But if the townships surrounding the historic areas continue on their destructive path to ramapant high denisty housing development, they will destroy the Park, and its tourism. How? They will destroy the rural context of the Battlefield. They will choke the roads with traffic. Imagine yourself during the first week in July trying to get east on US 30 toward York. It already takes longer than 10 mninutes to go the half mile from WalMart's light to through the light at East Cavalry Field. [Thank people like the insidious Jay McDannell of the Straban Township Board of Supervisors for that!]. Now imagine it 20 times worse. Now imagine it 20 times worse year round! That is what you will face in that one area if the planned housing goes through.

Economically, the housing projects will be failures. There is no market. The developers will lose their investments while waiting to sell all those houses. And the tens of thousands of people from Washington D.C., and Baltimore who want to buy up here for the value and the low taxes-- how do you think they will like their commute from Gettysburg to the Capital at $3.09/gallon? How do you think they'll react when their real estate and school taxes triple a year or two after they move here? [PR campaigns are waiting in the wings to warn potential buyers in this area of skyrocketing property taxes likely looming with the developments.]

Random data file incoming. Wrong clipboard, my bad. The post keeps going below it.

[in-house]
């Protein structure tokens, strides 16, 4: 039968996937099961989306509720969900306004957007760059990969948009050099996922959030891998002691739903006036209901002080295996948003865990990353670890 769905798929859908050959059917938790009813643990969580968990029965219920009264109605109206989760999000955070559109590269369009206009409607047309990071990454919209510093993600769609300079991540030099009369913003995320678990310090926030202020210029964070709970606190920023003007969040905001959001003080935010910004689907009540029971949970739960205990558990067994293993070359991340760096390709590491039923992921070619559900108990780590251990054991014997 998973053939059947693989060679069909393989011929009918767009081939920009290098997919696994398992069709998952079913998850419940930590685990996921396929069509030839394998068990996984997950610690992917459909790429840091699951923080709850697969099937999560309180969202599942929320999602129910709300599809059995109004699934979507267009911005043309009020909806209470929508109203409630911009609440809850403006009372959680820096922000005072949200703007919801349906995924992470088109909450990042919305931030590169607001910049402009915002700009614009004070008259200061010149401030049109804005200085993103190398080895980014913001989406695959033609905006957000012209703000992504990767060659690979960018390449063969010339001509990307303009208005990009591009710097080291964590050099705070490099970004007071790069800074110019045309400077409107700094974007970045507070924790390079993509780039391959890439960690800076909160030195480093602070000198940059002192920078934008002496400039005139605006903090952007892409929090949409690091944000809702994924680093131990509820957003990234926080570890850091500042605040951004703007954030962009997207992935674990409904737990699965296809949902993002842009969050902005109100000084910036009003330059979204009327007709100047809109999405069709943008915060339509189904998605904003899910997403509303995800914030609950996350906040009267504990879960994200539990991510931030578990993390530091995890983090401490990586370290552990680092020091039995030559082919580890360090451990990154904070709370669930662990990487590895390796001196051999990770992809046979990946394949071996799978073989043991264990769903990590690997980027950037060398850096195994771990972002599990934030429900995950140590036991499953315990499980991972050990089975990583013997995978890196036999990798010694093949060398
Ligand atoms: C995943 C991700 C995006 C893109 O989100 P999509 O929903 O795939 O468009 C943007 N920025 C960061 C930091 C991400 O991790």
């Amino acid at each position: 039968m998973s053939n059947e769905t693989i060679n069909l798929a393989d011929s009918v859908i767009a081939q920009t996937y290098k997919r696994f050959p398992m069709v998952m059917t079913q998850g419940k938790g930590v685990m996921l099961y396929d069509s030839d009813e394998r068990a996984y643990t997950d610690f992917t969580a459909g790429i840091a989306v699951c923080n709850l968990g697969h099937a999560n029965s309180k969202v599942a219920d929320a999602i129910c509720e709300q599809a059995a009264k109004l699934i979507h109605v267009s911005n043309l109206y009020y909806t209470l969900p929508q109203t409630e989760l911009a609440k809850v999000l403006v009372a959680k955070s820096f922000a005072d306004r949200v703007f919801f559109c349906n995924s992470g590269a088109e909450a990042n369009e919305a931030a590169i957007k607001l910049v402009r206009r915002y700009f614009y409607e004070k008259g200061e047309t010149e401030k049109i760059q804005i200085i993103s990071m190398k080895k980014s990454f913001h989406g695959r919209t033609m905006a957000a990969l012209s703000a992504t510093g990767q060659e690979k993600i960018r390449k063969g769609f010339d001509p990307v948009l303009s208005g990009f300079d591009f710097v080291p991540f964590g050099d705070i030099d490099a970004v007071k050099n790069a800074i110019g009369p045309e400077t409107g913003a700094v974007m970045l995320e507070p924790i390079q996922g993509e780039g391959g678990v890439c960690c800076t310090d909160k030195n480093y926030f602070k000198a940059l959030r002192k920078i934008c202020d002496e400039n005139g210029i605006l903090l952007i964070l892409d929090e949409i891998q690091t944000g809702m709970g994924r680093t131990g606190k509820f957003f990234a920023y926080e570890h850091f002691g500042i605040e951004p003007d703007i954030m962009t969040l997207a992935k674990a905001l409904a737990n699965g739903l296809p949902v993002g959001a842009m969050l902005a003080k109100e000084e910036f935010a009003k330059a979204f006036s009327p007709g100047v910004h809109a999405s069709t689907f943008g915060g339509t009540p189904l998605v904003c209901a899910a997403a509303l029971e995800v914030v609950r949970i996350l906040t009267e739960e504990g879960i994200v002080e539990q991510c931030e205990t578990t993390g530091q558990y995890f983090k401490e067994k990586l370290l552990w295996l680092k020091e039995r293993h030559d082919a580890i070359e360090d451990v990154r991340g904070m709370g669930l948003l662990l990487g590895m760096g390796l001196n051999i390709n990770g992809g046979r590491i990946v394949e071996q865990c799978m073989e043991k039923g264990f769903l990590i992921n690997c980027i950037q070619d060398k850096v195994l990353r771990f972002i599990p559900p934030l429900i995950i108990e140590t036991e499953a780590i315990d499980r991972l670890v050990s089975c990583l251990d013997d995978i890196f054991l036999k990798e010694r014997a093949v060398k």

Most of the boards in those townships mentioned above, both Supervisors and Zoning Boards, have remade their zoning ordinances to make it so easy to build a high denisty housing development "a cave man could do it!"

The answer to this dilemma is to elect new Supervisors and County Commissioners that will restructure zoning to do away with high density zoning entirely, except within already incorporated towns, or boroughs. We are not suggesting those boards remove high density zoning from their plans, we are demanding that they specifically exclude high density housing zoning. The County economy will not support it, nor will the county's ecology. There is not enough water, and the runoff and waste will simply pollute the Potomac River and the lower Chesapeake Bay even more than is already being spread there.

So, dear and faithful readers, our work is cut out for us. There can be no resting on our laurels as much remains to be done. Together, we can make a difference, as we have already proven. Anything is possible.


We support the Roadmap to Reform!